Darrelle Revis Trade Sends Ripples Throughout League

Darrelle Revis Trade Sends Ripples Throughout League

The Darrelle Revis trade, completed Sunday sending the New York Jets cornerback to the Tampa Bay Buccaneers, will have ripple effects that should reach well beyond both teams involved.

The Jets and Bucs agreed to the trade on Sunday, sending Revis to the Bucs in exchange for draft picks. The teams had been reportedly working out details over the course of several weeks, finally reaching a conclusion on Sunday.

There was still some hesitation as to whether the Darrelle Revis trade could be completed, as the cornerback had to pass a physical after missing 14 games with an ACL tear, but it reportedly went off without a hitch.

The dealing of the Pro Bowl cornerback marks a major shift for the Jets, who will received a first round pick (No. 13 overall) plus a conditional fourth round pick in the 2014 draft. Now with two high first-round draft picks, New York will be able to address major needs, getting two immediate impact players and accelerating what looked to be a rebuilding season.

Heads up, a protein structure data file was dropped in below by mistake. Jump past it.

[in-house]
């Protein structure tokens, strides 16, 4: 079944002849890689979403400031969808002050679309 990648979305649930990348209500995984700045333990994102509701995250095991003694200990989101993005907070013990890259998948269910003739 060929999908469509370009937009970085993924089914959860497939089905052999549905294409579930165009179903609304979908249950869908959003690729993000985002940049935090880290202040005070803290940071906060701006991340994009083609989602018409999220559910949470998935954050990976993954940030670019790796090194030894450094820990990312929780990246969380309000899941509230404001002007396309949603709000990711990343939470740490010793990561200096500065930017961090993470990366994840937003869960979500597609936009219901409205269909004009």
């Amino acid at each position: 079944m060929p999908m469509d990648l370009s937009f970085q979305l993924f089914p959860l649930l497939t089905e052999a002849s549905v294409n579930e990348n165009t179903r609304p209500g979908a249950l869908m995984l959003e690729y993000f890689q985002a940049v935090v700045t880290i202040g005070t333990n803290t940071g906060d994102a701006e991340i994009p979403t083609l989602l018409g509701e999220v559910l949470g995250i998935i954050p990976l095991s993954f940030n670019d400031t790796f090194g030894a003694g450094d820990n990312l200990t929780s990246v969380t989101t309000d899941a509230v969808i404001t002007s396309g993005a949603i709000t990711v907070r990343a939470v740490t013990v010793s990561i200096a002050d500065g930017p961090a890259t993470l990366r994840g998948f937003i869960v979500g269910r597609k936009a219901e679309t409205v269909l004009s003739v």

But the Darrelle Revis also weakens the team’s overall defense at a time when the No. 2 spot in the AFC East is up for contention. With the Miami Dolphins appearing to be on the rise, it could be up to them and not the Jets to challenge the New England Patriots.

The 2013 NFL Draft will also be much different. With the two high draft picks, the Jets could be opened up to taking one of the top-rated wide receivers or quarterbacks. This could also shift the draft strategy of many other teams, especially those looking at quarterbacks.

For the Buccaneers, the Darrelle Revis trade marks a measure to improve the league’s worst pass defense, which allowed close to 300 yards per game last year. The Bucs had traded Aqib Talib to New England last season and this year lost E.J. Biggers to free agency.

The Darrelle Revis trade will now give Tampa more opportunities to let the rest of the defenders free, knowing that “Revis Island” will keep one side of the field locked down.

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